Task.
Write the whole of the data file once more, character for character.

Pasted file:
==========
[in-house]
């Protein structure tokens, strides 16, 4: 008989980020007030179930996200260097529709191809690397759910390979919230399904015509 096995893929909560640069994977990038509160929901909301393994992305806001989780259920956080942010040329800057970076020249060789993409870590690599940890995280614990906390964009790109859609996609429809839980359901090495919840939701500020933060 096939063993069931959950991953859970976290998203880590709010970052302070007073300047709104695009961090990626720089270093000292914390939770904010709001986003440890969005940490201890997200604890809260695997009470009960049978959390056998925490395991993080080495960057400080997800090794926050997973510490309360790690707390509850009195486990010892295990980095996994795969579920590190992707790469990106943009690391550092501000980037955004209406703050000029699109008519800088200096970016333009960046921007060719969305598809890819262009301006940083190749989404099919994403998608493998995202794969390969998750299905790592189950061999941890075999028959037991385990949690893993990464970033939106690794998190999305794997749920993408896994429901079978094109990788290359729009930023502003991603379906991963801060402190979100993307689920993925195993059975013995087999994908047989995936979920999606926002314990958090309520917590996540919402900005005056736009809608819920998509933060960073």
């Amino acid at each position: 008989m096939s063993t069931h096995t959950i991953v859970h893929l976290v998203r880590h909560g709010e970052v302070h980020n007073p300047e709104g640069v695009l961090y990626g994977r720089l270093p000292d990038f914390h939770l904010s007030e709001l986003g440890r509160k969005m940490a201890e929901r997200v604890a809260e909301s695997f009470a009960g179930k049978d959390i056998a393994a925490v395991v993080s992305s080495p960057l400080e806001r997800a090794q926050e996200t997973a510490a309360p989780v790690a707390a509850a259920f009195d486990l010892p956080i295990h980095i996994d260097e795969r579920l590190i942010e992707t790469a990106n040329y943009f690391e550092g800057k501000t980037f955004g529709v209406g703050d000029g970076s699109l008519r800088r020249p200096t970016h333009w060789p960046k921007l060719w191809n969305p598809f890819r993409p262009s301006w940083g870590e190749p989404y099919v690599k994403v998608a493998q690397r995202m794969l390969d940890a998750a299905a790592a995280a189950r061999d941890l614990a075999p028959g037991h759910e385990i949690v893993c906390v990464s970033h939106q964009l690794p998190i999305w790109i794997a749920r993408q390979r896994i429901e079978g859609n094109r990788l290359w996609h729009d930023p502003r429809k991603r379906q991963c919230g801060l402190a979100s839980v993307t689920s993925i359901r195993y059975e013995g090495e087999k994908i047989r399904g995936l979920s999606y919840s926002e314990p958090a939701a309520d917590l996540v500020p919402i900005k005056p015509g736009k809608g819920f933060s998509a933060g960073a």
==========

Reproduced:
[in-house]
């Protein structure tokens, strides 16, 4: 008989980020007030179930996200260097529709191809690397759910390979919230399904015509 096995893929909560640069994977990038509160929901909301393994992305806001989780259920956080942010040329800057970076020249060789993409870590690599940890995280614990906390964009790109859609996609429809839980359901090495919840939701500020933060 096939063993069931959950991953859970976290998203880590709010970052302070007073300047709104695009961090990626720089270093000292914390939770904010709001986003440890969005940490201890997200604890809260695997009470009960049978959390056998925490395991993080080495960057400080997800090794926050997973510490309360790690707390509850009195486990010892295990980095996994795969579920590190992707790469990106943009690391550092501000980037955004209406703050000029699109008519800088200096970016333009960046921007060719969305598809890819262009301006940083190749989404099919994403998608493998995202794969390969998750299905790592189950061999941890075999028959037991385990949690893993990464970033939106690794998190999305794997749920993408896994429901079978094109990788290359729009930023502003991603379906991963801060402190979100993307689920993925195993059975013995087999994908047989995936979920999606926002314990958090309520917590996540919402900005005056736009809608819920998509933060960073």
């Amino acid at each position: 008989m096939s063993t069931h096995t959950i991953v859970h893929l976290v998203r880590h909560g709010e970052v302070h980020n007073p300047e709104g640069v695009l961090y990626g994977r720089l270093p000292d990038f914390h939770l904010s007030e709001l986003g440890r509160k969005m940490a201890e929901r997200v604890a809260e909301s695997f009470a009960g179930k049978d959390i056998a393994a925490v395991v993080s992305s080495p960057l400080e806001r997800a090794q926050e996200t997973a510490a309360p989780v790690a707390a509850a259920f009195d486990l010892p956080i295990h980095i996994d260097e795969r579920l590190i942010e992707t790469a990106n040329y943009f690391e550092g800057k501000t980037f955004g529709v209406g703050d000029g970076s699109l008519r800088r020249p200096t970016h333009w060789p960046k921007l060719w191809n969305p598809f890819r993409p262009s301006w940083g870590e190749p989404y099919v690599k994403v998608a493998q690397r995202m794969l390969d940890a998750a299905a790592a995280a189950r061999d941890l614990a075999p028959g037991h759910e385990i949690v893993c906390v990464s970033h939106q964009l690794p998190i999305w790109i794997a749920r993408q390979r896994i429901e079978g859609n094109r990788l290359w996609h729009d930023p502003r429809k991603r379906q991963c919230g801060l402190a979100s839980v993307t689920s993925i359901r195993y059975e013995g090495e087999k994908i047989r399904g995936l979920s999606y919840s926002e314990p958090a939701a309520d917590l996540v500020p919402i900005k005056p015509g736009k809608g819920f933060s998509a933060g960073a």